From the record: (R. 4-7).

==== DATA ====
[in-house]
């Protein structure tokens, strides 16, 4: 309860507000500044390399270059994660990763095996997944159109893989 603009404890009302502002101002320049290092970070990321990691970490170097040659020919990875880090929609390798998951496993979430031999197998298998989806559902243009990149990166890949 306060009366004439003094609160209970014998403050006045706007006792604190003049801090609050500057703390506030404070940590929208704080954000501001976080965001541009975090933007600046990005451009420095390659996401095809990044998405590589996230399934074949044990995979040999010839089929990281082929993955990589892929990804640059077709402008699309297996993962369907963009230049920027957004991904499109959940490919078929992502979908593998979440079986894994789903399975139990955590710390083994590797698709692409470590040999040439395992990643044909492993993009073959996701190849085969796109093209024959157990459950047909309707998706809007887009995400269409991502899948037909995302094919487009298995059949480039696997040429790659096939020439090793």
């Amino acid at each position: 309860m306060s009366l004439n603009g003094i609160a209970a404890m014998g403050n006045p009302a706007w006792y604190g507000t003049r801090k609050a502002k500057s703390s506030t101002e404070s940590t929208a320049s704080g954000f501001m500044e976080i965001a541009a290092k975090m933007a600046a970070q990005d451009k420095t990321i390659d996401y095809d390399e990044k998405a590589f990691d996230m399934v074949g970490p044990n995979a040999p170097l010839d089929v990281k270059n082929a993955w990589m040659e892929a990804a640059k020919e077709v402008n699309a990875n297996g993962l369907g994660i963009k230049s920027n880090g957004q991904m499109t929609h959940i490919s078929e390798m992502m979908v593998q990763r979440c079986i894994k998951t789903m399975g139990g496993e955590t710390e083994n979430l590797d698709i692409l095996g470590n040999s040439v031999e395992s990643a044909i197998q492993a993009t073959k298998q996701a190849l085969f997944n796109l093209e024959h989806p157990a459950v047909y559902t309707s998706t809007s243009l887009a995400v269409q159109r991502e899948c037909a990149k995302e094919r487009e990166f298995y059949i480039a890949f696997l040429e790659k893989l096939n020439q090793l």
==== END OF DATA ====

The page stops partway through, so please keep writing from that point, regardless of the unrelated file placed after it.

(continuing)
"Q. And did you go to the Hideaway Club in Opp? "A. I did. "MR. PRESTWOOD: We object to the leading if the court, please. I think he could answer where he went. "THE COURT: Don't lead him. "Q. And for what reason did you go to that club? "MR. PRESTWOOD: Object to the form of that question. "THE COURT: Overruled. "A. I had a recent conversation with a confidential informant. "MR. PRESTWOOD: We object. It would be hearsay insofar as this case is concerned. "MS. LOGGINS: We're not offering it for the truth of the statement that was made. Simply to establish the reason for probable cause for going to the place of business. "THE COURT: Don't go any further than that you were there and don't try to get into what he said. "Q. All right, sir. "A. As result of the conversation, I went to the Hideaway Club. "... "Q. All right. And did you have a conversation with the defendant there at the Hideaway Club? "A. I did. "Q. And what did you say to him? "MR. PRESTWOOD: We object, if the Court, please. "THE COURT: Overruled. *1370 "A. I told him that I had received information "MR. PRESTWOOD: Now we want to interpose another objection because he could quote something that was absolutely false and prejudicial against the defendant, and yet he is being allowed to communicate it to the jury. "THE COURT: The question was, what was the conversation with the defendant? "MS. LOGGINS: Yes, sir. "THE COURT: I overrule. "Q. What did you say to the defendant when you saw him at the club in Opp? "A. I advised him that I had received information from an informant that "MR. PRESTWOOD: And we object to this again, Your Honor. It is the cart before the horse. She is interested, I suppose, to find out what the defendant said to this man, not what this man said to the defendant. "THE COURT: Overruled. "Q. Go ahead. "A. I told him I had received information from an informant about his having controlled substances illegally. "MR. PRESTWOOD: We object and move for a mistrial. We made it very clear to the Court our position in the case. He is being allowed to take an unsworn, unidentified witness, transmit it and communicate it to this jury when we objected three times before we reached this point. And now he had gotten the prejudicial matter against the defendant here to the affect that somebody said that he had controlled substances in the house. We submit to the Court that was not the way to do it. That was not necessary. "THE COURT: Overruled. You may proceed. "MR. PRESTWOOD: We except. "Q. Go ahead. "A. Okay. I asked the defendant would he give us permission to search his residence. "Q. And what did the defendant do? "A. He gave that permission.